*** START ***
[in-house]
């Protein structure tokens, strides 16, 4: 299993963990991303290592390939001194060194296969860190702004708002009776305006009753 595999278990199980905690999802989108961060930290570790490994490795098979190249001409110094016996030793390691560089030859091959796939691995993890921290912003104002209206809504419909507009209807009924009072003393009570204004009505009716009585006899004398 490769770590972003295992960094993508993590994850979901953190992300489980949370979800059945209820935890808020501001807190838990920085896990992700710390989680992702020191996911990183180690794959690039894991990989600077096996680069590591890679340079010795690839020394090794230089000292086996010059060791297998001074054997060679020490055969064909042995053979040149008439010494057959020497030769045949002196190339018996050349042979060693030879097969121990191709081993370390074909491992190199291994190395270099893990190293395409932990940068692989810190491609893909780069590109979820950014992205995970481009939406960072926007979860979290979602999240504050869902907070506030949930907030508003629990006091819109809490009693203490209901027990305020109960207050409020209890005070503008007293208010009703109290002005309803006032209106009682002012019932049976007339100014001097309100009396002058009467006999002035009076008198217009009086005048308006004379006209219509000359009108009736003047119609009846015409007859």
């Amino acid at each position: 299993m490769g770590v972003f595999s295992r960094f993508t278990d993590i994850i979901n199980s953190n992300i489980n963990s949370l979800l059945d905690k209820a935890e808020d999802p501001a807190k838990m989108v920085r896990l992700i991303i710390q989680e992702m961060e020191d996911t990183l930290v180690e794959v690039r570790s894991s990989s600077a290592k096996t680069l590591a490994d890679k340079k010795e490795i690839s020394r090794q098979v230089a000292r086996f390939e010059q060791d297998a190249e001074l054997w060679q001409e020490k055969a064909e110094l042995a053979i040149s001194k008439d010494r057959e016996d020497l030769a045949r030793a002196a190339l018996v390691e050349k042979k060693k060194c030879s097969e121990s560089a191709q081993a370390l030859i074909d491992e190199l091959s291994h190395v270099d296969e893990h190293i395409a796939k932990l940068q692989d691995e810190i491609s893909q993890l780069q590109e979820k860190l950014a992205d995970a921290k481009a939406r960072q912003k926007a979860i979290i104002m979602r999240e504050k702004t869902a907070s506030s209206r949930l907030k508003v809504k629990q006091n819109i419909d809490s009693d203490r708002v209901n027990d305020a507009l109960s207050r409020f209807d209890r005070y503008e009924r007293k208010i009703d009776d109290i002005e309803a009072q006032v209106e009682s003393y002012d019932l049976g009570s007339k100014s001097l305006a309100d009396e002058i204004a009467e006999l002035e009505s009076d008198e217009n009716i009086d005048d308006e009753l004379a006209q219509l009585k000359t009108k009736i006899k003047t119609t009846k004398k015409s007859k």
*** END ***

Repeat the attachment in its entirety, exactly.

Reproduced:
[in-house]
């Protein structure tokens, strides 16, 4: 299993963990991303290592390939001194060194296969860190702004708002009776305006009753 595999278990199980905690999802989108961060930290570790490994490795098979190249001409110094016996030793390691560089030859091959796939691995993890921290912003104002209206809504419909507009209807009924009072003393009570204004009505009716009585006899004398 490769770590972003295992960094993508993590994850979901953190992300489980949370979800059945209820935890808020501001807190838990920085896990992700710390989680992702020191996911990183180690794959690039894991990989600077096996680069590591890679340079010795690839020394090794230089000292086996010059060791297998001074054997060679020490055969064909042995053979040149008439010494057959020497030769045949002196190339018996050349042979060693030879097969121990191709081993370390074909491992190199291994190395270099893990190293395409932990940068692989810190491609893909780069590109979820950014992205995970481009939406960072926007979860979290979602999240504050869902907070506030949930907030508003629990006091819109809490009693203490209901027990305020109960207050409020209890005070503008007293208010009703109290002005309803006032209106009682002012019932049976007339100014001097309100009396002058009467006999002035009076008198217009009086005048308006004379006209219509000359009108009736003047119609009846015409007859």
């Amino acid at each position: 299993m490769g770590v972003f595999s295992r960094f993508t278990d993590i994850i979901n199980s953190n992300i489980n963990s949370l979800l059945d905690k209820a935890e808020d999802p501001a807190k838990m989108v920085r896990l992700i991303i710390q989680e992702m961060e020191d996911t990183l930290v180690e794959v690039r570790s894991s990989s600077a290592k096996t680069l590591a490994d890679k340079k010795e490795i690839s020394r090794q098979v230089a000292r086996f390939e010059q060791d297998a190249e001074l054997w060679q001409e020490k055969a064909e110094l042995a053979i040149s001194k008439d010494r057959e016996d020497l030769a045949r030793a002196a190339l018996v390691e050349k042979k060693k060194c030879s097969e121990s560089a191709q081993a370390l030859i074909d491992e190199l091959s291994h190395v270099d296969e893990h190293i395409a796939k932990l940068q692989d691995e810190i491609s893909q993890l780069q590109e979820k860190l950014a992205d995970a921290k481009a939406r960072q912003k926007a979860i979290i104002m979602r999240e504050k702004t869902a907070s506030s209206r949930l907030k508003v809504k629990q006091n819109i419909d809490s009693d203490r708002v209901n027990d305020a507009l109960s207050r409020f209807d209890r005070y503008e009924r007293k208010i009703d009776d109290i002005e309803a009072q006032v209106e009682s003393y002012d019932l049976g009570s007339k100014s001097l305006a309100d009396e002058i204004a009467e006999l002035e009505s009076d008198e217009n009716i009086d005048d308006e009753l004379a006209q219509l009585k000359t009108k009736i006899k003047t119609t009846k004398k015409s007859k």